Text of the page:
A study published in the most recent issue of the American Journal of Clinical Nutrition presents evidence that a lifetime of high-carbohydrate consumption significantly increases the chances of developing cataracts.
As the article points out, cataracts are the leading cause of blindness:
Results of a nationwide survey of middle-aged and older Americans revealed that blindness is among the most feared age-related impairments. Cataract is the leading cause of blindness worldwide. An estimated 20.5 million Americans aged 40 y (17.2% of that population) have cataract, 6.1 million (5.1%) have pseudophakia or aphakia, and it is predicted that those numbers will rise by 50% within 2 decades. Opacification, or lens clouding, begins months or even years before vision is affected. Consequently, strategies to prevent opacification hold promise for reducing this enormous public health burden.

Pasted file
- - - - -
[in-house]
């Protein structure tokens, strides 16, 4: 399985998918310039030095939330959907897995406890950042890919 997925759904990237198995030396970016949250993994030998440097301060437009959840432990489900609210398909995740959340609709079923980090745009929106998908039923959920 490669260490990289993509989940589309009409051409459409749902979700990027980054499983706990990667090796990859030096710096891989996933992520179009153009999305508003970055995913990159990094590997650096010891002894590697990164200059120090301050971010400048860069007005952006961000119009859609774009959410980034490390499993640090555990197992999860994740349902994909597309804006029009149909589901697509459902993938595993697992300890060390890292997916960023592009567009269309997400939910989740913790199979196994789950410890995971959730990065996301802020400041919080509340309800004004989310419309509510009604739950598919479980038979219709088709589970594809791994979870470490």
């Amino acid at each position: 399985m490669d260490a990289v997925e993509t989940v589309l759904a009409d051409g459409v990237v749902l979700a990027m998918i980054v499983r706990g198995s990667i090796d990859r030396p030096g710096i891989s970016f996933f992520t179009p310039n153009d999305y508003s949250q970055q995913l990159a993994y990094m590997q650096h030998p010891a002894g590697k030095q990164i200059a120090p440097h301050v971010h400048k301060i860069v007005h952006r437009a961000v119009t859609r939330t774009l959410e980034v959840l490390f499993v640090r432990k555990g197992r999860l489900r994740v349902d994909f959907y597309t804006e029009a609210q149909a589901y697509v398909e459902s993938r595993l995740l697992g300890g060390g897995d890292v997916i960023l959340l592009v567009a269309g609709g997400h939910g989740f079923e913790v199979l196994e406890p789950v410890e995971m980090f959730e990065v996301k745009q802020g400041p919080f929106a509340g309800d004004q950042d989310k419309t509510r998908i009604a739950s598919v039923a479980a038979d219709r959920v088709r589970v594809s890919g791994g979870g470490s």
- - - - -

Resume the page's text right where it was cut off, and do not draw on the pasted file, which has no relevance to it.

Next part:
The studyâ€”a part of the ongoing Nurses’ Health Studyâ€”showed that those women consuming on average over 200 grams of carbohydrates per day had over twice the likelihood of developing cataracts as those consuming less than 185 grams per day. Here is a case where if a little reduction in carb intake is good, a lot is probably better. So a low-carb diet with around 50 grams or less of carb a day would more than likely slow the development of cataracts even more.
Also of interest was the finding that the quality of the carbohydrate, i.e., the glycemic index, had no affect on cataract developmentâ€”it was simply the total amount.
The authors summarized:
In summary, carbohydrate intake was positively associated with the odds of early cortical opacities in middle-aged women. Because carbohydrate foods represent the main energy source for humans, understanding the potentially harmful effects of a high-carbohydrate diet on the lens is important and worthy of further study.